Tuesday, February 26, 2008



Zombie-Zombie: "Driving This Road Until Death Sets You Free"


John Carpenter: The End

For more doomy electro-disco

Serie Noire Vol. 1 (Dark Pop & New Beat) - Various Artists



Zombie-Zombie are a French electronic-rock duo.
Who have a new album coming out on March 3 called A Land for Renegades. "Driving This Road" is the lead track.

They play portentous synth-discoey or electro-rock jams with militaristic beats. The soundtracks Carpenter composed to his own low-budget 70s & 80s exploitation films seem like a big influence.

I heard 'Driving This Road' a while ago and loved for its ring-modded minimal synth riff and general minimal sinisterism. I kept waiting for the album to stray from the formula that makes 'Driving This Road' so effective and it never did, it remains very much in the pocket, very tight and concise. There's a broad parallel to be drawn with Deerhunter, actually, as they both take certain brooding, stiff joy-divisiony elements and stretch them out into spacier jam formation.

I downloaded the album from itunes with fingers crossed. The same 'please don't suck' fingers that were crossed when, after several days, I finally listened to the remainder of OK Computer after being blown away by 'Paranoid Android'.

The release of OK Computer has something structurally in common with zombies, and I'm not referring to the ones that have been created in the decade of its wake, those who stalk around in the stingy ghettos of the internet world with bleeding mouths, who eat one another's brains and have aching, starving stomachs that crave the next little Radiohead morsel (Thom singing 'Cabaret' on the toilet? Some helicopter sounds played backwards and overlaid with thin, brooding guitar?). No, both the album and zombies, specifically their movies, by which I mean movies concerning zombies. They're both events, in the philosophical sense. That's to say that in both cases, something intense happens to you that catches you off guard and compels your complete and urgent attention, and you then turn to look out the window or ring up a friend of yours, only to find that this phenomenon is going on outside as well, or over at your friend's house, and then it's going on in the whole neighborhood, then all over town, then spreading to the hills...

Full Disclosure: we here at the AC have a mild case of catastrophilia.

A Land for Renegades might be a concept album. It certainly feels like it. On the track 'What's Happening in the City', disorienting pitch-shifted voices make ominous statements about the state of things...they could very easily have been lifted from "Dawn of the Dead's" claustrophobic, panicked media transmissions: "I see all the people leaving in the city. Can you tell me what's happening in town? You will feel pain in your body...Your nose will bleed every time you think about it."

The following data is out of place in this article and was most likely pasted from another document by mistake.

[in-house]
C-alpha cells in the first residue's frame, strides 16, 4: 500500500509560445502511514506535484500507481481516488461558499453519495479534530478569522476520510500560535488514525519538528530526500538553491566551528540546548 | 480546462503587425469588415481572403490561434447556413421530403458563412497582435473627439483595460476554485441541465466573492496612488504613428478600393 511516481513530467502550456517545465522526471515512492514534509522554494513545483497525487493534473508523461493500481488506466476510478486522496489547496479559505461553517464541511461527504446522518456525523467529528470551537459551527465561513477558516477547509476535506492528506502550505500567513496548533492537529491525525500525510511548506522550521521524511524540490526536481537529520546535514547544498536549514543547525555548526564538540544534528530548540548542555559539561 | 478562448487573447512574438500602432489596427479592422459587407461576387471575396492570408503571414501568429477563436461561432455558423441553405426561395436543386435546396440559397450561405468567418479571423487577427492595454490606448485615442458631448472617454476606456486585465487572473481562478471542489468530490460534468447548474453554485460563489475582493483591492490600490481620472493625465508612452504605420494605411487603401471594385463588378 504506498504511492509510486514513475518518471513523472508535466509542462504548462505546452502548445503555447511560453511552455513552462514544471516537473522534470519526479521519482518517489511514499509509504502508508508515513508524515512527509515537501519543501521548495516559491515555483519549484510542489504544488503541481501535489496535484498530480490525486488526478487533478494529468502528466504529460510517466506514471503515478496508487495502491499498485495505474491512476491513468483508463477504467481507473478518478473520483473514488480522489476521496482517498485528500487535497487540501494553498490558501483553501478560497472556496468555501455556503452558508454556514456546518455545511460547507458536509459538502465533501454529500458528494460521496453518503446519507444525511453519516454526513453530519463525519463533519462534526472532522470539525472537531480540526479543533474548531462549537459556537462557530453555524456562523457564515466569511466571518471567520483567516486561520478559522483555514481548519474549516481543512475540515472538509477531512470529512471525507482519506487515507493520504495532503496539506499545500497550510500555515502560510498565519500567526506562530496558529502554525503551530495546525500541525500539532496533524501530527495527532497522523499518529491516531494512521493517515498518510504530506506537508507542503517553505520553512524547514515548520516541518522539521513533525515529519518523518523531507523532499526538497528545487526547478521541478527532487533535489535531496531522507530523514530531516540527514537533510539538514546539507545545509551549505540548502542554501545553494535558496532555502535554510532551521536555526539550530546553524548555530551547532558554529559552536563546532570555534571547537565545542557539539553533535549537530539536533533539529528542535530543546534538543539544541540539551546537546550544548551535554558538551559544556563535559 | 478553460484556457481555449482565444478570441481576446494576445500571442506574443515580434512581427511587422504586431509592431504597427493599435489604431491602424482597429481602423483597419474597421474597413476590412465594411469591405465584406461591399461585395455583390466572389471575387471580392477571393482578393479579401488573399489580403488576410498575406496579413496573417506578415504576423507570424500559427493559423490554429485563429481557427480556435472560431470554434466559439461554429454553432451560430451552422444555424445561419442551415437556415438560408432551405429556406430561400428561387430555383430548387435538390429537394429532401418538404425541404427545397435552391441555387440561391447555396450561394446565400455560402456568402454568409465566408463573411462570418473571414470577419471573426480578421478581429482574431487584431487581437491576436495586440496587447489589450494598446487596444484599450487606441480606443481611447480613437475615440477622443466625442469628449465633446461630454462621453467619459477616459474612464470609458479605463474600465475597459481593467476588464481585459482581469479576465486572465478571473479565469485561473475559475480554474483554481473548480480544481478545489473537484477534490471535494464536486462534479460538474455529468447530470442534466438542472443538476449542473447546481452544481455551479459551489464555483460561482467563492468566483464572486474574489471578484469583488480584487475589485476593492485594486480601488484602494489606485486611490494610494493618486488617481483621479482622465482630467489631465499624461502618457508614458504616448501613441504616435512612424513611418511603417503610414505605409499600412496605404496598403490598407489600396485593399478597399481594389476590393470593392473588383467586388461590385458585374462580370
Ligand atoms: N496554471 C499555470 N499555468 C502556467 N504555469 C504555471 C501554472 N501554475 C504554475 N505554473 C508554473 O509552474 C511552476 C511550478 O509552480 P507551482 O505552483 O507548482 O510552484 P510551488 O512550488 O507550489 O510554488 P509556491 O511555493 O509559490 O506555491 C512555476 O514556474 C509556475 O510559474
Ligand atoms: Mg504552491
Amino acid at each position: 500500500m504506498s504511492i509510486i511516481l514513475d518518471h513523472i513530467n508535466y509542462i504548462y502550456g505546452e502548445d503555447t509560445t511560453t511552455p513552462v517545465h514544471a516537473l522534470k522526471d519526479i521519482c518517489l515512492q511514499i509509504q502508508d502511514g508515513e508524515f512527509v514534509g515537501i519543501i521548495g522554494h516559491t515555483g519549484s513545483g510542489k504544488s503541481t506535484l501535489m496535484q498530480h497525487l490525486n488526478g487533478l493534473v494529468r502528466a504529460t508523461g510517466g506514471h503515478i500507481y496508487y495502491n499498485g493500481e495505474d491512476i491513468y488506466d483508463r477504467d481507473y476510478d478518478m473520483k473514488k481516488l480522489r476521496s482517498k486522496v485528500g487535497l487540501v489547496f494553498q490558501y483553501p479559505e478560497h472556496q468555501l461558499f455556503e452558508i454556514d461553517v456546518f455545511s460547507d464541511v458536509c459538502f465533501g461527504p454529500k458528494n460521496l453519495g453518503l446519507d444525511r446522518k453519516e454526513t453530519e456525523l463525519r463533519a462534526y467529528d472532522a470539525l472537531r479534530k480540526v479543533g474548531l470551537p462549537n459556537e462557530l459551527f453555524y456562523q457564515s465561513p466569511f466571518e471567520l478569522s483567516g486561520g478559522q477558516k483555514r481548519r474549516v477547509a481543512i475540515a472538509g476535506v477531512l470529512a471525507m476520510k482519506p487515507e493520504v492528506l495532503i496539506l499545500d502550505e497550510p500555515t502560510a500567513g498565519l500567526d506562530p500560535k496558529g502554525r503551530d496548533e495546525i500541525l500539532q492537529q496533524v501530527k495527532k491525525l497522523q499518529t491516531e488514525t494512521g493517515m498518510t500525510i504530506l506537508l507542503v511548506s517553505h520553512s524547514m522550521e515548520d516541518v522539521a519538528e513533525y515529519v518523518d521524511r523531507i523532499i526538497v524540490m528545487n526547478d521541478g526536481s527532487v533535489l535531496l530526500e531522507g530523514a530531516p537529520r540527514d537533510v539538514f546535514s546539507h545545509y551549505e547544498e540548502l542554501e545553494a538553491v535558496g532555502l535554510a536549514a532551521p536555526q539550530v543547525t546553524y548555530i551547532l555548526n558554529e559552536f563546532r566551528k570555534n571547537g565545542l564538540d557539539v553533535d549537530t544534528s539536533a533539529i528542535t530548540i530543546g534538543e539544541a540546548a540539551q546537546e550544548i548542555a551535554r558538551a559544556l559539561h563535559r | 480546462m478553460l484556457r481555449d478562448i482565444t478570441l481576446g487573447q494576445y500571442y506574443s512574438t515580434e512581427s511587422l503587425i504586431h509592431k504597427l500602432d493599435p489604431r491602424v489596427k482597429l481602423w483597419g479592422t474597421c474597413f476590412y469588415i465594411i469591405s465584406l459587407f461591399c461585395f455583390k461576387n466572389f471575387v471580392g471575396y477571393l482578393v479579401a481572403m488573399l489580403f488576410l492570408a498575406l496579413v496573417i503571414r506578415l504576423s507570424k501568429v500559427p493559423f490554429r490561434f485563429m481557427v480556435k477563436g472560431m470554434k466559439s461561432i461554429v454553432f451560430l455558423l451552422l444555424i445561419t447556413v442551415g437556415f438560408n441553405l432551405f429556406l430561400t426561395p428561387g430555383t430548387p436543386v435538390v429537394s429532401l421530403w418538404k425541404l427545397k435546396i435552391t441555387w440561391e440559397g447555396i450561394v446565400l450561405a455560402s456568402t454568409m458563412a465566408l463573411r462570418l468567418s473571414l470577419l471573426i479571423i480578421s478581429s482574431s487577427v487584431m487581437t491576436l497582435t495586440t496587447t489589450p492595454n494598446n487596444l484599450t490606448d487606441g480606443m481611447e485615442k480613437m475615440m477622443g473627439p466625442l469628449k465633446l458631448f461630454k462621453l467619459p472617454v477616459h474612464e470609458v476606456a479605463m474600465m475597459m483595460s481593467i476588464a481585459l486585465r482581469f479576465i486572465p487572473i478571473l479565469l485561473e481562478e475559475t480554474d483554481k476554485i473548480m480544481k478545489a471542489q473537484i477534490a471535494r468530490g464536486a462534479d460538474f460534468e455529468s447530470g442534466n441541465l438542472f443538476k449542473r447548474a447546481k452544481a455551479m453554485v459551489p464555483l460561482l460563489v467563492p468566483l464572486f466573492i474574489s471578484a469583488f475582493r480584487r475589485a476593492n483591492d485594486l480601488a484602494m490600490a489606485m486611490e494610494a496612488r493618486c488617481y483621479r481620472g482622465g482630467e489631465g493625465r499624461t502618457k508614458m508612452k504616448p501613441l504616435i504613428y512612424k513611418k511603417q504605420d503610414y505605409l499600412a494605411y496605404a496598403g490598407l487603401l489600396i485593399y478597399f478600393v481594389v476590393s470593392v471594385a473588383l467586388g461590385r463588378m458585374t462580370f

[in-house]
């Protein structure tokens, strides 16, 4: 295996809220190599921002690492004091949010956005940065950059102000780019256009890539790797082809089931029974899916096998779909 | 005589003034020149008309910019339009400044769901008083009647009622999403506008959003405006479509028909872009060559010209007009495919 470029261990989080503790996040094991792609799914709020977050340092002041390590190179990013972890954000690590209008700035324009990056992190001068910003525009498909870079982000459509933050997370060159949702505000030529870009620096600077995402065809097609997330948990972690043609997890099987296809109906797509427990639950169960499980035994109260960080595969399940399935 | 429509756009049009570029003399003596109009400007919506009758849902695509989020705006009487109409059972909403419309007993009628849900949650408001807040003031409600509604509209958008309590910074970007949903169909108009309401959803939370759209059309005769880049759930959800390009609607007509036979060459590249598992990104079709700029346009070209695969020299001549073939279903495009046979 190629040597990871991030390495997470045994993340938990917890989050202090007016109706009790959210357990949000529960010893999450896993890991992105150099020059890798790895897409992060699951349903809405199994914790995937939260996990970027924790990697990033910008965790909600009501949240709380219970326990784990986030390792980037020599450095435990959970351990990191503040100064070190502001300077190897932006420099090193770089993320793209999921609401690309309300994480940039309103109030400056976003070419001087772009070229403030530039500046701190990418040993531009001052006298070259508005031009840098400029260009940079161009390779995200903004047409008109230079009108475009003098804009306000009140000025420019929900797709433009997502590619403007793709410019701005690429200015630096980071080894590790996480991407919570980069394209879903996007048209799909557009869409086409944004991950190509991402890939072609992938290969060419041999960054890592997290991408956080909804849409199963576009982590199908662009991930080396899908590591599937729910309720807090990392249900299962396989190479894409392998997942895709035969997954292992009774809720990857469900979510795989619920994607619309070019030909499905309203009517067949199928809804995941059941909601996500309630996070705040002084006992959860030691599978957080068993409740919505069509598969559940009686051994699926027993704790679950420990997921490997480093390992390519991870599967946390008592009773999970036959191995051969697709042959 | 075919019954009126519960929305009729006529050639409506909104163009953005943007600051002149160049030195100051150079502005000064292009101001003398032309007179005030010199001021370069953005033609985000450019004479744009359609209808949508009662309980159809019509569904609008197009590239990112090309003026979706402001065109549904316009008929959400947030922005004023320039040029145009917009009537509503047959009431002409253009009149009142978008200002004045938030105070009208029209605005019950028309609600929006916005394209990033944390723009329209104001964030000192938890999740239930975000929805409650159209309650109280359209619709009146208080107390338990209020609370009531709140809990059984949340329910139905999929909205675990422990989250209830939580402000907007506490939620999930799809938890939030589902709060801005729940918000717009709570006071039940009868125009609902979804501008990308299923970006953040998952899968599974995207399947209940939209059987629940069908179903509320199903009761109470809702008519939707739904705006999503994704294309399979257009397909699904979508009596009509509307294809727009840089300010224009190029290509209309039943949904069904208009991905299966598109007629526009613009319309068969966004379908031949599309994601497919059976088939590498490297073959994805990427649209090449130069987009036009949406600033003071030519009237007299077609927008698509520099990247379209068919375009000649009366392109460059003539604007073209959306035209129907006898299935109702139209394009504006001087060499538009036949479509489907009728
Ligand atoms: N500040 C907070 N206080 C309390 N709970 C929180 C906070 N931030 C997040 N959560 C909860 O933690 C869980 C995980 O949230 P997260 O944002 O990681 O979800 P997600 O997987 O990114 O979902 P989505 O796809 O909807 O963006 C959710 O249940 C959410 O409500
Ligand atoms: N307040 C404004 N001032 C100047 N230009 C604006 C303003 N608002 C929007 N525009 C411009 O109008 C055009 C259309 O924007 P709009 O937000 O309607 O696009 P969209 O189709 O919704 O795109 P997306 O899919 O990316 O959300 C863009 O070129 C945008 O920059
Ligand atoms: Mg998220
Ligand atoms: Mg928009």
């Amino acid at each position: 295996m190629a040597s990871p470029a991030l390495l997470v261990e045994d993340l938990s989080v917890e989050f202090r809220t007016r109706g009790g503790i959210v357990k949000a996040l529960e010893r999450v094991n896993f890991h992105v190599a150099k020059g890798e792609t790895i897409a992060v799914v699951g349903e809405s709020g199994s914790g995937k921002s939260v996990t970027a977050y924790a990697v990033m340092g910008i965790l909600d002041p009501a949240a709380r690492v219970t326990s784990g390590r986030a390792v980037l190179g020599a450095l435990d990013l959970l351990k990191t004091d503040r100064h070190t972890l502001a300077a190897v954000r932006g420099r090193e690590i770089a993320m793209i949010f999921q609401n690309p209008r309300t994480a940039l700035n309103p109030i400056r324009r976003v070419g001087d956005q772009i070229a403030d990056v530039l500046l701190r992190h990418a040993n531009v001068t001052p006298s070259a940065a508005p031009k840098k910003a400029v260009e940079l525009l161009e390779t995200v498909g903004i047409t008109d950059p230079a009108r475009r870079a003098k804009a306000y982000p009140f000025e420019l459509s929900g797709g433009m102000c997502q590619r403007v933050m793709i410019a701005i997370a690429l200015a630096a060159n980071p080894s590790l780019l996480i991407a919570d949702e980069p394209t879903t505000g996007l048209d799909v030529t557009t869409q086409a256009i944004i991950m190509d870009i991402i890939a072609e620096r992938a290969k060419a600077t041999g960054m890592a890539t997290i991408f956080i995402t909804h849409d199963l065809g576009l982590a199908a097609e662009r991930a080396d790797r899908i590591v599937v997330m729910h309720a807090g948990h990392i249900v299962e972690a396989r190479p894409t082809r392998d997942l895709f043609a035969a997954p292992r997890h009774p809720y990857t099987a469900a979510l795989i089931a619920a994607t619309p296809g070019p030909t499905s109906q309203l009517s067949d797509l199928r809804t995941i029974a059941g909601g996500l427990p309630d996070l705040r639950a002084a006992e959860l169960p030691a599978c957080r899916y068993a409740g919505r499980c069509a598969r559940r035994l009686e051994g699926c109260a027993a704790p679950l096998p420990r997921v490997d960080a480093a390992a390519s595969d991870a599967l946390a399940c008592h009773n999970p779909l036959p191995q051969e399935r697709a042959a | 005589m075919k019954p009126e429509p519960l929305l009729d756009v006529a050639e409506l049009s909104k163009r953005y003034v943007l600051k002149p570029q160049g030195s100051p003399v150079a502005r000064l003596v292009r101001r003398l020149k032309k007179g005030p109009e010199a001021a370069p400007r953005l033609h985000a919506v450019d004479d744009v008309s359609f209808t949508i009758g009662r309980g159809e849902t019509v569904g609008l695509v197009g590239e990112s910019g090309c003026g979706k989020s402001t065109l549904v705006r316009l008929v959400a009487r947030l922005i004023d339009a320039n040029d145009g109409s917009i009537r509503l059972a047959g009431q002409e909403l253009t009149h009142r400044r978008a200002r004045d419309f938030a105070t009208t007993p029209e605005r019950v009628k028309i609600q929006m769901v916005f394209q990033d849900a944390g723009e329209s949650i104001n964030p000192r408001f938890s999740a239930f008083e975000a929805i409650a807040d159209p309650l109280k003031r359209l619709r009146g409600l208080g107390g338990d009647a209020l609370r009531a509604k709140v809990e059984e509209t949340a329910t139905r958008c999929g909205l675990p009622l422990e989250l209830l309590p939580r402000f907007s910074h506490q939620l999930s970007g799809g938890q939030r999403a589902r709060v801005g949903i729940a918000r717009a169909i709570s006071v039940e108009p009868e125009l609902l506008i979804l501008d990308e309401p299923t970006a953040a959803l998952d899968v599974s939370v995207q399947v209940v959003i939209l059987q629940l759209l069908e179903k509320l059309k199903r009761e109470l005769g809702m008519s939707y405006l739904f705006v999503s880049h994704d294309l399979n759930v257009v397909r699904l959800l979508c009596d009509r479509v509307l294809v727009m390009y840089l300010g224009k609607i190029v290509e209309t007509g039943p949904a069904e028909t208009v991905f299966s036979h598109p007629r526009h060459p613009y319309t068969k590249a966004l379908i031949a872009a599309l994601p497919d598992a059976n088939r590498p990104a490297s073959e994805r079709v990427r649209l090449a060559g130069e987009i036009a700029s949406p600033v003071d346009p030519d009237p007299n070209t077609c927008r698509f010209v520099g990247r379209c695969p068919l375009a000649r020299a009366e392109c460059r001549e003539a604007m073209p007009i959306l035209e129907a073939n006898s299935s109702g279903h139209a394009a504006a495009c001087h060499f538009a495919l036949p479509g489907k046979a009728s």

AC says:

We are psyched about these guys. We bet they totally like 80s horror movies and synth jams.

It kind of sounds like if Superstudio did set-design for a horror movie.

That would be awesome. You should look up Superstudio, you would like it.

It would be cool if ZZ came to play the United States.

But you see, while I would hesitate to call ZZ disco, I think a certain affinity for spacey-experimental disco can be found in their kraut-goth jams. (Kraut-goth, does that make it like, Nosferatu? It's not really vampire club music, though, that would be way more erotic and alluring. ZZ's music really does have that perpetual lurch of the brain-hungry undead).

I think this is a rather European phenomenon. If disco is to euro what rock is to the US, that's because they're also both the respective nomadic musical forces that can mutate and permeate all kinds of other styles and micro-styles. That's why in Europe and France in particular you have disco-metal (justice), space disco (Dirty Sound System), etc. While on the other hand if you want to communicate to american ears, particularly New York ears, you have to speak rock. Whatever you want to say, say it in a rock accent. That's why LCD Soundsystem is so effective because it's navigating between these two powerful nomad forces, disco and rock.

AC remains perplexed as to why techno (aka minimal beats) remains a distinctly european force. Why does America resist? is it some metric-system shit or what?

Seriously though, Tear Da Club Up (Dragged and Chopped). DJ Black is the Saint Paul of Houston rap, spreading the word after the death of the savior. He doesn't call it 'chopped and screwed' out of respect for the father, and as well 'dragged' is fitting because it's slower than screw. It literally sounds like you're dragging something, like a body. The beginning of the track could be a ghetto zombie soundtrack. TEAR DA CLUUBBBB UP TEAR DA CLUBBB UPPP. Northface jackets, bling and brains, smashing tables, knocking drinks over, blood on the dancefloor.
PS check out Black's myspace page, it is ill.

A LAND FOR RENEGADES is available now from itunes

No comments: